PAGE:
Verizon facing criticism over use of customer data information

Verizon facing criticism over use of customer data information
Issues are being raised about whether Verizon’s practice of selling aggregated, albeit anonymous, customer data treads too close to violating the Wiretap Act. We brought word about how Verizon and AT&T handle customer data, aggregate it, and sell it to entities that have use for such demographic information, mostly advertisers and content providers.

We brought this issue to your attention last week, at the time, it was thought there was only a 30-day window for Verizon customers to opt out of this initiative known as "Precision Market Insights." That 30-day window appears not to be the issue it was thought.  For the record, yes, you can opt out of Verizon's management of your data at any time and we have outlined step-by-step for Verizon customers to follow.

In the meantime, the data being collected by Verizon, while anonymous is rather granular. Details about age, gender, and types of usage are only the beginning, the data can also aggregate details such as “sports enthusiast” or “pet owner.” Verizon insists that there is no customer identity revealed in the data the company sells. However, this kind of ultra-accurate data collection has burned companies before. The US chief for Verizon’s marketing initiatives, Bill Diggins, said, “We’re able to view just about everything that they do. And that’s really where data is going today. Data is the new oil.”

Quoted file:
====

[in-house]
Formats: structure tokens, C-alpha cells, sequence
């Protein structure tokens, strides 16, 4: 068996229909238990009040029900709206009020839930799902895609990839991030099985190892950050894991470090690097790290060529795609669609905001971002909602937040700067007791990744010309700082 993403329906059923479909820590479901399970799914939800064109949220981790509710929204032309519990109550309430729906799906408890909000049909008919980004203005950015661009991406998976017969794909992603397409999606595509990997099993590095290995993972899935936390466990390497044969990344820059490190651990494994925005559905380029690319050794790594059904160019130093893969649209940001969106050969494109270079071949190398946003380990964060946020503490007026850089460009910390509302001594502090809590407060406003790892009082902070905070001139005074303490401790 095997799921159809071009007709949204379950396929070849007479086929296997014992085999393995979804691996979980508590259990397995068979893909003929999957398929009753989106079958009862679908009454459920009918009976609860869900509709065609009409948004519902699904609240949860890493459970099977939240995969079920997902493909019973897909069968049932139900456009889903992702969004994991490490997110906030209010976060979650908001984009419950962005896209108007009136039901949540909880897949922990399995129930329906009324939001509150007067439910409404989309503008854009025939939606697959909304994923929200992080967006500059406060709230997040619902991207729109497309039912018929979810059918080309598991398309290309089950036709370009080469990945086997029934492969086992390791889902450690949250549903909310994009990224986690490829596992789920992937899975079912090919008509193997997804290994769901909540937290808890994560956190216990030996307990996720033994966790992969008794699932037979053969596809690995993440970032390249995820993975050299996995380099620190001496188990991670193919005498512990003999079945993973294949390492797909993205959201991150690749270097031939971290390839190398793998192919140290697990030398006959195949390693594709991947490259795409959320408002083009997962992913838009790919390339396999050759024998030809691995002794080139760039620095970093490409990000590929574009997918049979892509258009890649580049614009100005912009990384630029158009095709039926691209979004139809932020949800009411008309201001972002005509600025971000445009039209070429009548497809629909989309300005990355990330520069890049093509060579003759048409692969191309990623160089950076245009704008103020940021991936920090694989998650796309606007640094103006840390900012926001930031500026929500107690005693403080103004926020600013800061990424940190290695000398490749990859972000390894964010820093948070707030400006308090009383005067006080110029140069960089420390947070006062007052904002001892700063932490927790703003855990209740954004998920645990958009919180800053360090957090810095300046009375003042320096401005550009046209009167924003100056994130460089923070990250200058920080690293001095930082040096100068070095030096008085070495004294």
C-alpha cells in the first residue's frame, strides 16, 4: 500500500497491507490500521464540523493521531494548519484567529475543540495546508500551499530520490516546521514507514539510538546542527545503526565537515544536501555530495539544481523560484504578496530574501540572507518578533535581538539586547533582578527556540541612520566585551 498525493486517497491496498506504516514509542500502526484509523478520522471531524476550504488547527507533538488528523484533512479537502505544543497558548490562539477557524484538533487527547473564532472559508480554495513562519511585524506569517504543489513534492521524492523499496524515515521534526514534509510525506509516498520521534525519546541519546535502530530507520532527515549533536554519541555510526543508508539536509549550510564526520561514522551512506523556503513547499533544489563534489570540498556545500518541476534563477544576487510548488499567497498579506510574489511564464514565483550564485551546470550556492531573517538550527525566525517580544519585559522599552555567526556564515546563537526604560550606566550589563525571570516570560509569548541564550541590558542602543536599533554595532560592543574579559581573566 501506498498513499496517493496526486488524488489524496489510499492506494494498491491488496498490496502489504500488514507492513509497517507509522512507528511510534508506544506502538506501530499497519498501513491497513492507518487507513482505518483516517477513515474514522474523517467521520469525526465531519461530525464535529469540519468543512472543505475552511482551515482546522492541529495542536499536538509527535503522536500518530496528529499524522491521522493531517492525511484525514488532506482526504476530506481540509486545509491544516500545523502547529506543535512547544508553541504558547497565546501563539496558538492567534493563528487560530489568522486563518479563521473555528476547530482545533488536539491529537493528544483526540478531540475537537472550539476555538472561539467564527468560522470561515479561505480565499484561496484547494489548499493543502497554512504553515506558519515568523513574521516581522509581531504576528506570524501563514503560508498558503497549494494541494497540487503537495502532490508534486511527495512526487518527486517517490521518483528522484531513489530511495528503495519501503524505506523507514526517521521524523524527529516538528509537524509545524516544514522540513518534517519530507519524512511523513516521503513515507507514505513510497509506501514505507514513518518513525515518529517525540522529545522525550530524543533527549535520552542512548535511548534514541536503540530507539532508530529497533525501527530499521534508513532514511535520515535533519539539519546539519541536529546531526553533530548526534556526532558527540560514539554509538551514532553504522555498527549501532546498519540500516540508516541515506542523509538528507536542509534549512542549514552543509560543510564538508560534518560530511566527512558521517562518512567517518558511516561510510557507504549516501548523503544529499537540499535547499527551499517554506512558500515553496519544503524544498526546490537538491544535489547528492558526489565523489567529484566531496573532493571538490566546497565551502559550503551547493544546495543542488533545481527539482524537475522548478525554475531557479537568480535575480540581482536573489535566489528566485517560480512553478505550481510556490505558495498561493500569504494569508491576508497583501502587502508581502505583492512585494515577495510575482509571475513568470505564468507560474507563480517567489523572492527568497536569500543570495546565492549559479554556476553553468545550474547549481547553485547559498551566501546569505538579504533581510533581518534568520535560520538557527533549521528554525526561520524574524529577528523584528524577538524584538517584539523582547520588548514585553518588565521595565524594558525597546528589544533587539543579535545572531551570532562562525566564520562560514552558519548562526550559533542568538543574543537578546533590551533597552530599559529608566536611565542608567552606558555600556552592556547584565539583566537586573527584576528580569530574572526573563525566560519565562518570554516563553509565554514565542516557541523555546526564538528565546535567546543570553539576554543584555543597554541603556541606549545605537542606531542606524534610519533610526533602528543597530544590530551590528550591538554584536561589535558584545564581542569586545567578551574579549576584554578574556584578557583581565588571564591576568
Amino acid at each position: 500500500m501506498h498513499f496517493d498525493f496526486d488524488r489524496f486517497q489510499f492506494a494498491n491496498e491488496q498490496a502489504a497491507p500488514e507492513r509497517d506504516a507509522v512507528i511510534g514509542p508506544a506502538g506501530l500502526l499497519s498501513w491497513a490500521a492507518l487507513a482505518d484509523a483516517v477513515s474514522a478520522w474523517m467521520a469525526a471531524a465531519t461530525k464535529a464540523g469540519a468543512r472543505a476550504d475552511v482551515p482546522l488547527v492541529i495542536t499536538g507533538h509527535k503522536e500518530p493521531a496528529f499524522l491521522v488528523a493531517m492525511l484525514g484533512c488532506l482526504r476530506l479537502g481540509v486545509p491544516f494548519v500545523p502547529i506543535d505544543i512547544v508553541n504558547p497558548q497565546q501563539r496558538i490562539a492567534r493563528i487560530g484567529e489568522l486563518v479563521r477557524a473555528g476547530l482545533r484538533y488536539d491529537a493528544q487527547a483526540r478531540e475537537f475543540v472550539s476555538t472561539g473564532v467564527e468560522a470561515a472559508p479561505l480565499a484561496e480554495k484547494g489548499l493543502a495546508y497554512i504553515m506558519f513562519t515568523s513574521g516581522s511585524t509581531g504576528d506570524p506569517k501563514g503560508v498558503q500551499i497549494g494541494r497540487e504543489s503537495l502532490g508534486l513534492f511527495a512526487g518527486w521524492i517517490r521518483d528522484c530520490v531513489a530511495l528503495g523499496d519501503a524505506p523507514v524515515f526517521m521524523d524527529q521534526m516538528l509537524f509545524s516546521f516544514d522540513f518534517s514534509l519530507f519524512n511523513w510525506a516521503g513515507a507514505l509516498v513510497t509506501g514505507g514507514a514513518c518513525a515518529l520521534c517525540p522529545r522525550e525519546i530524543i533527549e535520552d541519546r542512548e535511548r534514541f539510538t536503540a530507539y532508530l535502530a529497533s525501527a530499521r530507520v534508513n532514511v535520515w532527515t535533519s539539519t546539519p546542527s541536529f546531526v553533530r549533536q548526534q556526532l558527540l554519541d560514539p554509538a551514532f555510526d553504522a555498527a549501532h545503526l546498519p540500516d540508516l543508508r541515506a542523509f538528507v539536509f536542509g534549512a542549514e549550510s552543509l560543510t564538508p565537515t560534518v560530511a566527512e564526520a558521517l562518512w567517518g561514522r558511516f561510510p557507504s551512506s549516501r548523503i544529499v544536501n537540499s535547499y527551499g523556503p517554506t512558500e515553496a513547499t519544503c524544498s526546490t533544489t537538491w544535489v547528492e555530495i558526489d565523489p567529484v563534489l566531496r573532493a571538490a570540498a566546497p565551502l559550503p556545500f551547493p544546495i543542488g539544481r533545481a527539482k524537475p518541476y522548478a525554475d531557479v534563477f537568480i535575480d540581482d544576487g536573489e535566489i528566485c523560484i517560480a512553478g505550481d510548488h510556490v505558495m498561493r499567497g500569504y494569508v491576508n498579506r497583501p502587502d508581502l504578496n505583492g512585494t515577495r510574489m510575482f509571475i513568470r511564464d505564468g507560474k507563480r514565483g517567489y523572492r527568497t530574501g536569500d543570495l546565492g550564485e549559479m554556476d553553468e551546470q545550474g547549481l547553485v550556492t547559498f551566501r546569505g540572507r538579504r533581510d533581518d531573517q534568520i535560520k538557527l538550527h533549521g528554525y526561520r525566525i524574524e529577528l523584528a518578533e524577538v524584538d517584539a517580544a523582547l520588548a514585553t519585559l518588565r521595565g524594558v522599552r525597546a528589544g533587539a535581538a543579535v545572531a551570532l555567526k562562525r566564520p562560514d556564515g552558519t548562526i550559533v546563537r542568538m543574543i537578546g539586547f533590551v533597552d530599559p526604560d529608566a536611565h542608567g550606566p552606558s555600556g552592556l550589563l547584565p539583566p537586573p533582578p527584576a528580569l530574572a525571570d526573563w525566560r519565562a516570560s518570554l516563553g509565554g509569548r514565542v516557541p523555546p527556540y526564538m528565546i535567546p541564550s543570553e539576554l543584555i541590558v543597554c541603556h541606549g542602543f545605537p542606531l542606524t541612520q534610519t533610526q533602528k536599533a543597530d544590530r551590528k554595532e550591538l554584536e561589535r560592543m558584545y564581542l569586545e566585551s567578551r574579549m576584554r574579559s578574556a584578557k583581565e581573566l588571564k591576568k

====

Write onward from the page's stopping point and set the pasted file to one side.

That kind of verbose attitude does not provide much of a warm-and-fuzzy feeling for customers or privacy advocates. Hanni Fakhoury with the Electronic Frontier Foundation said that where Verizon may be running into a legal problem is with regards to data usage being shared in which URLs visited by customer may end up revealing contents of customer communication. That is against the law.

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  "I don't see any substantive difference between collecting content from one person and turning it over to someone, and collecting it from multiple people, aggregating that information and then turning the aggregated data over to someone else," Fakhoury says. "In the end, there is still a capturing of content from the user at some point -- and that's what the potential (Wiretap Act) problem is."

CNET asked Verizon representatives last week about how their initiative worked and was provided only with this statement:

That said, if you do not want your data to be used, follow the steps we outlined below to adjust your privacy issues on your Verizon Wireless account.

source: CNET

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